Blog post

The Increase in CIO Turnover

By Jack Santos | March 22, 2011 | 0 Comments

The informal talk at a recent CIO awards conference was about a perceived increase in CIOs losing their jobs.  I don’t have any hard data on that, but here’s my take on CIO turnover.

The street line is that CIO’s average 3 years in a position.   I actually think it maybe be closer to 5.   In general, jobs, especially IT jobs, seem to be following a similar trend where someone will have worked for AT LEAST 5-6 companies over a 20-30 year career – the days of lifetime employment are over.

I have always admired Michael Malone’s  “ The Future Arrived Yesterday”.  It takes this trend of more externalized companies, and ad-hoc work engagements, and hypothesizes what a company may look like in the future.  An interesting vision.

My role as an interim CIO saw the whole question of CIO longevity from a different perspective – I would have to work closely with CEO’s on why they eliminate the last guy; and what they were looking for in a new one.  That was always a treat.

I had a conversation a few years back with a CIO yenta  (someone – who shall remain nameless –  that perennially went around to CIOs (both socially and in business settings) and just talked about anything, while arriving at some very cool insights.  He pointed out that over the course of five years his contact book of CIO names and addresses had a 80% turnover rate – many just disappearing.

My experiences have made me come to the conclusion that the whole CIO turnover phenomena really is pretty simple and hinges on:

“Normal” turnover: The CIO doesn’t like the job/company, The boss doesn’t like the CIO, or a better opportunity comes long.  This probably accounts for 50% of the CIO shifts.  Some of this is just due to an in-demand profession, and the more opportunistic CIOs move more often.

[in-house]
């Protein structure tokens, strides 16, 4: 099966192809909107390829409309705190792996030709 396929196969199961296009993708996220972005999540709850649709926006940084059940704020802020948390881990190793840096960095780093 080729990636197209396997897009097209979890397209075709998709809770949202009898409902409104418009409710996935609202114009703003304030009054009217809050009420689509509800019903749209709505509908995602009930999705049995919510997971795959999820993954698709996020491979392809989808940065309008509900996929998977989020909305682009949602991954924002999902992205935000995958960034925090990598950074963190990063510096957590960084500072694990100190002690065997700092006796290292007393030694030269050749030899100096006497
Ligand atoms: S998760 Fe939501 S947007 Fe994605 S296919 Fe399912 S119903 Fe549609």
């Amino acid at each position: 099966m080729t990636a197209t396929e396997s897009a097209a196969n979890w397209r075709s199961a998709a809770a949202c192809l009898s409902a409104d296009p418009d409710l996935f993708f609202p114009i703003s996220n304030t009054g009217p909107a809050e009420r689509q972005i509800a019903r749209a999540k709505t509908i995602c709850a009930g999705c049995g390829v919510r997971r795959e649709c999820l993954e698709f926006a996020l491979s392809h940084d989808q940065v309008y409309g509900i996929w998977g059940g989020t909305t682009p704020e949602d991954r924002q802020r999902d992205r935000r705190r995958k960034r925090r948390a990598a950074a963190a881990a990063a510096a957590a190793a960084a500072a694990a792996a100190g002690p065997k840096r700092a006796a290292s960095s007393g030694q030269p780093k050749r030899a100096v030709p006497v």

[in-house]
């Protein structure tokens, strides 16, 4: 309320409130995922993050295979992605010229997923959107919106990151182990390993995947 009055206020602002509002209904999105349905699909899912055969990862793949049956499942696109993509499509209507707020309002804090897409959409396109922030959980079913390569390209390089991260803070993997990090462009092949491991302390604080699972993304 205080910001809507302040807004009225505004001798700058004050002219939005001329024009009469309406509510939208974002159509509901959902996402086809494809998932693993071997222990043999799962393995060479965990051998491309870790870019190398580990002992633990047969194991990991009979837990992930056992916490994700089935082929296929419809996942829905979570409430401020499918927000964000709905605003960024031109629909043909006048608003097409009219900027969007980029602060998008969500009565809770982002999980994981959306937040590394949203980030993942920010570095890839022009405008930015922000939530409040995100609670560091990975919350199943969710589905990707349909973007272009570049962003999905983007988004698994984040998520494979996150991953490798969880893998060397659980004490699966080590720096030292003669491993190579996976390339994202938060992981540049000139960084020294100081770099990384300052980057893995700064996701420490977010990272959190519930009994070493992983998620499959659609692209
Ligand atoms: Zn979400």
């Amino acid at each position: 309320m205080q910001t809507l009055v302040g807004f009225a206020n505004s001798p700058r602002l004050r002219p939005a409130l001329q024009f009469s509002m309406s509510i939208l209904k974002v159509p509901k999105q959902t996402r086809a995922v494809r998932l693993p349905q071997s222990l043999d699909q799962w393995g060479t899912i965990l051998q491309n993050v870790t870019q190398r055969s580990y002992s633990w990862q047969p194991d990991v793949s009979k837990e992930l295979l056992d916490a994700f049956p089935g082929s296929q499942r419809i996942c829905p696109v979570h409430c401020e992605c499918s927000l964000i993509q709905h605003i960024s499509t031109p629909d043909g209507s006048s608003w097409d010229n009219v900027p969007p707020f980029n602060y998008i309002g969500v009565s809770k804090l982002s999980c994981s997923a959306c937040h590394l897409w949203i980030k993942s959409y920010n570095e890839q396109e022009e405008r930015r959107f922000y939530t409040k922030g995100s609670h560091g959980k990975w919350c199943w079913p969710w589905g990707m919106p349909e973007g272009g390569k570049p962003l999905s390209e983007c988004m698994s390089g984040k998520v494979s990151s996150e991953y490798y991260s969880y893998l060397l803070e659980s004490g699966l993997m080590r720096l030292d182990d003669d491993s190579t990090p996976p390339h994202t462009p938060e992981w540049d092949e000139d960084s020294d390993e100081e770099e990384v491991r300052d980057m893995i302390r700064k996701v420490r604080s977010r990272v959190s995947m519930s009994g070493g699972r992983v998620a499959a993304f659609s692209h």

“Fire for cause”: A low number (probably <5%) of those that are SO BAD (don’t meet committed to goals on a regular basis), or do something unethical/wrong, that they are summarily dismissed.  Should match the general population.

“Retires/burnouts/career changes/sabbaticals”: I grouped these together, since it is often had to distinguish the three groups, especially with retirees working.  Generally, this group has had enough – and they aren’t CIO’s anymore; or they are taking a break from the playing field.  I dare say many of the ex-CIOs at Gartner are in this group.  Overall, my guess would be that 20%  of turnover is in this category. And it’s rising.

and finally,

“Dysfunctional organizations”: through no fault of the CIO, the company is in a state of serious flux, chaos, or has generally taken on the personality of the leader (owner/CEO/Chairman) who needs some serious therapy.  These are the companies that churn through key positions, and the CIO is probably one of the most likely “high churn” candidates for a variety of reasons (tech phobia, center of attention, whipping boy, etc.).  I actually think this could be a whopping 25% of CIO turnover – and could be even higher if some of the “normal” turnover falls into this camp.  The only way to tell (my rule of thumb) is whether the organization has gone through 3 or more CIOs in in less than 5 years.  There is often a correlation between high CEO and CIO turnover as well, adding to this number.  Oh, BTW: there is nothing to say that a dysfunctional org can’t still win in the market.

It would be interesting to hear from you, dear reader.  What’s your take?

The Gartner Blog Network provides an opportunity for Gartner analysts to test ideas and move research forward. Because the content posted by Gartner analysts on this site does not undergo our standard editorial review, all comments or opinions expressed hereunder are those of the individual contributors and do not represent the views of Gartner, Inc. or its management.

Comments are closed